Support the Timberjay by making a donation.

Serving Northern St. Louis County, Minnesota

Politicians for sale

Trump’s promises to Big Oil in exchange for campaign cash raise troubling questions


Rarely has a presidential candidate been so blunt. During a meeting with some of the country’s top oil executives at Mar-a-Lago last month, Donald Trump reportedly pushed them to raise a billion dollars to send him back to the White House.
The payoff? He’d eliminate dozens of environmental policies put in place by the Biden administration to reduce air pollution, cut greenhouse gas emissions, limit toxic chemicals and conserve wild lands.
President Biden’s policies are supported by huge majorities of Americans, most of whom line up firmly behind cleaner air and water, protection of public lands, and fighting climate change. But such policies have been a nuisance to the well-heeled oil and gas executives who are lining up to help fund Trump’s run for a second term (and a get-out-of-jail-free card). Trump makes no secret, of course, of whose side he’s on and that he views the presidency in purely transactional terms, so such a blatant quid pro quo isn’t a surprise. Yet, the fact that so much of Trump’s campaign cash ends up in his own pocket makes his pitch nearly indistinguishable from a solicited bribe.
Keep in mind, the oil executives doing the complaining have been wallowing in money. Over the past two years, under the Biden administration, companies like Exxon and Chevron have made near-record profits, in part due to the impact of the war in Ukraine as well as continuing sanctions on Venezuela and Iran, which continue to limit global supply. But, as Trump would no doubt say, you can always be richer and to hell with the planet. Just tell yourself that climate change is a hoax, dirty air builds character, and endangered species should pull themselves up by their bootstraps.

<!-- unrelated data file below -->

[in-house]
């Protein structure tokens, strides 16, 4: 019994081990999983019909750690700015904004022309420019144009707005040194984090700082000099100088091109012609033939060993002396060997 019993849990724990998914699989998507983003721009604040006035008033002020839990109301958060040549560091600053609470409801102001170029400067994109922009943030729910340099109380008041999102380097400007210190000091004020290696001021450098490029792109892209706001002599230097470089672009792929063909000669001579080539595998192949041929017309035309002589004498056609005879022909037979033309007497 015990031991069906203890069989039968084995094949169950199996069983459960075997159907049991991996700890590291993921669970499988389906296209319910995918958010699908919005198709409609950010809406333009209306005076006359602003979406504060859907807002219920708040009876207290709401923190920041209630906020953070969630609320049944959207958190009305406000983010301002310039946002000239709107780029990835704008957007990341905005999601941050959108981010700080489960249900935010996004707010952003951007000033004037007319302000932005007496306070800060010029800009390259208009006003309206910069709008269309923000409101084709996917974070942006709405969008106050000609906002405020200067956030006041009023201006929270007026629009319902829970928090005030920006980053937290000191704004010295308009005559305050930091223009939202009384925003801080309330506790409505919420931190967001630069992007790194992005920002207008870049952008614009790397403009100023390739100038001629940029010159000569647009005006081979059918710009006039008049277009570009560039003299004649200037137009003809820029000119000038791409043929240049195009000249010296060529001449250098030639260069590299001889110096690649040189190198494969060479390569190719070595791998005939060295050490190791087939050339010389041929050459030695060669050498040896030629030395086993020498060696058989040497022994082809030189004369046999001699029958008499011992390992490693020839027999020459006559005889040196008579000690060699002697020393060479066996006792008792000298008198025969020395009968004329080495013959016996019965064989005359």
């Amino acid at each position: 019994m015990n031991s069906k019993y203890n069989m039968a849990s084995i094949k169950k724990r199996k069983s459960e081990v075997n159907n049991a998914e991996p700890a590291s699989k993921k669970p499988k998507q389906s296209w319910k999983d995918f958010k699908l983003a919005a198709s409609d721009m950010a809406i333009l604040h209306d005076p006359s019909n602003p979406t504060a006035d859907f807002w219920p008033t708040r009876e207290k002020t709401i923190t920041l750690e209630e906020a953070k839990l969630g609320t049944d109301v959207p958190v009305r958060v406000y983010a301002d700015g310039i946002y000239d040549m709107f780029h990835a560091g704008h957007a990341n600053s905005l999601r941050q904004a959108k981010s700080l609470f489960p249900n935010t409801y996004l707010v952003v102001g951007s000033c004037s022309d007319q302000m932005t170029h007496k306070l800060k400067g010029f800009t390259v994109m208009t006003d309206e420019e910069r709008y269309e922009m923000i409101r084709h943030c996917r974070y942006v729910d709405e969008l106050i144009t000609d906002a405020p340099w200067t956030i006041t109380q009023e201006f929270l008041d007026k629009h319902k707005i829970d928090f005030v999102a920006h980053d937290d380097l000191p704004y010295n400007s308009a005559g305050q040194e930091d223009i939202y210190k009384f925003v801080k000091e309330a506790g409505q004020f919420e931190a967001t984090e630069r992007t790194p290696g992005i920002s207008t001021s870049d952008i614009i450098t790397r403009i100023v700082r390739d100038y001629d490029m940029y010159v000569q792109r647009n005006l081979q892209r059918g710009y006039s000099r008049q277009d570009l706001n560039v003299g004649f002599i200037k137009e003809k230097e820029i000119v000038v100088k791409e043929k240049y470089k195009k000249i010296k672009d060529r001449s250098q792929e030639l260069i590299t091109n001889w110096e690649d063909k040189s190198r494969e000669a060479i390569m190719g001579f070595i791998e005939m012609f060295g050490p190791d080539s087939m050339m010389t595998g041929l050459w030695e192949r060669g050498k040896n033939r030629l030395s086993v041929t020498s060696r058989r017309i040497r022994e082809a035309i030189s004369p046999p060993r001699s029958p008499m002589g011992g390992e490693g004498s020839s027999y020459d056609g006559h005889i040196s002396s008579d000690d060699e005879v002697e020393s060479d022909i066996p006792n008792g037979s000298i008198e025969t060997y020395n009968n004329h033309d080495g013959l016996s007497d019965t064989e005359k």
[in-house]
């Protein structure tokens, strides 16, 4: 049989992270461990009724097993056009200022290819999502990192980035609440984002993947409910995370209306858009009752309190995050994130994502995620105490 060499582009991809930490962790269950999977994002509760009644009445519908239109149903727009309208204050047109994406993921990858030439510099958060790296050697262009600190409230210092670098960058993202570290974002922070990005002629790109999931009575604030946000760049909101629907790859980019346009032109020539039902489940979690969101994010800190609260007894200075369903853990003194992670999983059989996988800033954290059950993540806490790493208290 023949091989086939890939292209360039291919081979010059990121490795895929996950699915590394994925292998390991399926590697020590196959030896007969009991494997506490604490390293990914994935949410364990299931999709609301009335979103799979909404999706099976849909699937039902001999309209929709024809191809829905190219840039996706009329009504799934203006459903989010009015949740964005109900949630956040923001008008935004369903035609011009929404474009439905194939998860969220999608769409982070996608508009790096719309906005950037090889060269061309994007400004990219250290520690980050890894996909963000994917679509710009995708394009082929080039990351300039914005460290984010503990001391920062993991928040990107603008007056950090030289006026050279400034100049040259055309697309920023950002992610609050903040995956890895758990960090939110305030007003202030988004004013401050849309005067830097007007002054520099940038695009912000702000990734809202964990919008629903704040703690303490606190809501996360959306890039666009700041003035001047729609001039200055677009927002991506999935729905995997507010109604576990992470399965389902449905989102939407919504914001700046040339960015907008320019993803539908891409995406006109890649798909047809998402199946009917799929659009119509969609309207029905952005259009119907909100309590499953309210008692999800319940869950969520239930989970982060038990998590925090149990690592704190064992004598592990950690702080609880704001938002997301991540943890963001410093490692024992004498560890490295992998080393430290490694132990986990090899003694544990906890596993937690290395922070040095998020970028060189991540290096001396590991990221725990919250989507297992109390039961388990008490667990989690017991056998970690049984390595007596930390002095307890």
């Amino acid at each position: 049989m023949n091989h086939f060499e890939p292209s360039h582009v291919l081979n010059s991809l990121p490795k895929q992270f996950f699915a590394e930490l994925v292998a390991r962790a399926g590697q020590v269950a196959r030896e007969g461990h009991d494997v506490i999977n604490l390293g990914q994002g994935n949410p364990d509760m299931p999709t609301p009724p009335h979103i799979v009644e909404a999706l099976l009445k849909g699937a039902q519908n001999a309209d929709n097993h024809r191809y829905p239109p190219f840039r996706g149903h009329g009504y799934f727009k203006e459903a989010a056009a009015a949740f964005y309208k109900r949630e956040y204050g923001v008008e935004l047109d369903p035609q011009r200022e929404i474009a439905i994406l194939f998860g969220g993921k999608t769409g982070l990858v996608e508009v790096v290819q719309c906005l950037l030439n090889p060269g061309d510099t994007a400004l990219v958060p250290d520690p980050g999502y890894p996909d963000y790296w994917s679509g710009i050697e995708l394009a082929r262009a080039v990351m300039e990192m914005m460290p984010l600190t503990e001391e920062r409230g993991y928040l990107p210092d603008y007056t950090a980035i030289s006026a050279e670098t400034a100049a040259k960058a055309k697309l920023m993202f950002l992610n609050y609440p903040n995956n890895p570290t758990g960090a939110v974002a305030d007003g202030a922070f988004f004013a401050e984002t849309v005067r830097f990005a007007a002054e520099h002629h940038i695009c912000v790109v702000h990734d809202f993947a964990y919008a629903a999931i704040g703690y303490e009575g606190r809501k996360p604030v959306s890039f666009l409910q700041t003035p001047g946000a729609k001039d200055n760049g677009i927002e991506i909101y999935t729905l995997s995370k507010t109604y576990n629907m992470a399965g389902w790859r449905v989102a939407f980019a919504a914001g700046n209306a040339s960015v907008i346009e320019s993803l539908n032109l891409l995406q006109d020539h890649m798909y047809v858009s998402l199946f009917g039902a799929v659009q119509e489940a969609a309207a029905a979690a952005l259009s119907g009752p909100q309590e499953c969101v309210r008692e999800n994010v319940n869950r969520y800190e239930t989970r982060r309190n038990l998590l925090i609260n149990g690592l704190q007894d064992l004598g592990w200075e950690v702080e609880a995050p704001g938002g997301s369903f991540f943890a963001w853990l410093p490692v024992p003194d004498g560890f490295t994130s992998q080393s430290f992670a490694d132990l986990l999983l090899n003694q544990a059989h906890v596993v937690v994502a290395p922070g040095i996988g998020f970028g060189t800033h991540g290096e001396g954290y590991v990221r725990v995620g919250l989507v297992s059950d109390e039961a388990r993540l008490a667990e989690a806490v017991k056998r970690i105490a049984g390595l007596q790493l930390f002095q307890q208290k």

Some of Biden’s critics are trying to blame his environmental policies for gas prices that have risen since the early days of the pandemic, even though they’ve dropped since the peaks in 2023.
The fact is, despite the Biden administration’s progress on environmental protection, oil production in the U.S. is booming. Indeed, oil production is not only higher under Biden than at any point during the Trump administration, it is higher than ever recorded in any country at any time in history. Which makes the point that the U.S. isn’t going to produce its way to lower gas prices.
Keep in mind, that’s not American oil coming out of the ground in North Dakota, Texas, or California. Once produced, its owned by the oil companies of the world and they don’t give American consumers a discount just because it’s extracted here. Oil is a global commodity and the geopolitics are complex and are certainly not dictated from the White House anymore.
Trump says if elected, he’ll “drill, baby, drill,” but Trump says a lot of things that aren’t true, and this is one of them. The president doesn’t drill for oil, nor does the administration. The federal government sells leases for oil and gas drilling and the oil companies get around to drilling on those leases when they feel it’s most profitable— and thousands of those leases sit untapped to this day. The oil sector has finally learned over the years that bringing a whole lot of new capacity online whenever the price rises serves only to drive down the oil price, and oil profits along with it.
In either case, federal lands only comprise about ten percent of the land leased for oil and gas drilling. The vast majority of federal leases are on private land.
Here’s a reality check: electing Trump won’t cut two cents off the price of gas at the pump. Issuing more leases as thousands of leases already issued sit unused won’t boost oil production in the U.S. Promising to “drill, baby, drill” may elicit cheers at a Trump rally, but it’s as empty as all the other promises Trump made and then ignored over the years.
But by kowtowing to the Exxons and Chevrons of the world, Trump is helpfully reminding us what it’s like to have a president who is for sale. If he’s willing to do the oil industry’s bidding for money, whose other interests is he willing to serve for the next payoff? Trump made it clear in his first term that he viewed the office of the presidency as his, not the nation’s. Like Trump bibles, Trump steaks, and Trump sneakers, it’s just another over-hyped product to be sold to the highest bidder. Anyone who believes America’s interests will be part of the calculation, should start actually listening to what Donald Trump is saying. It’s scary.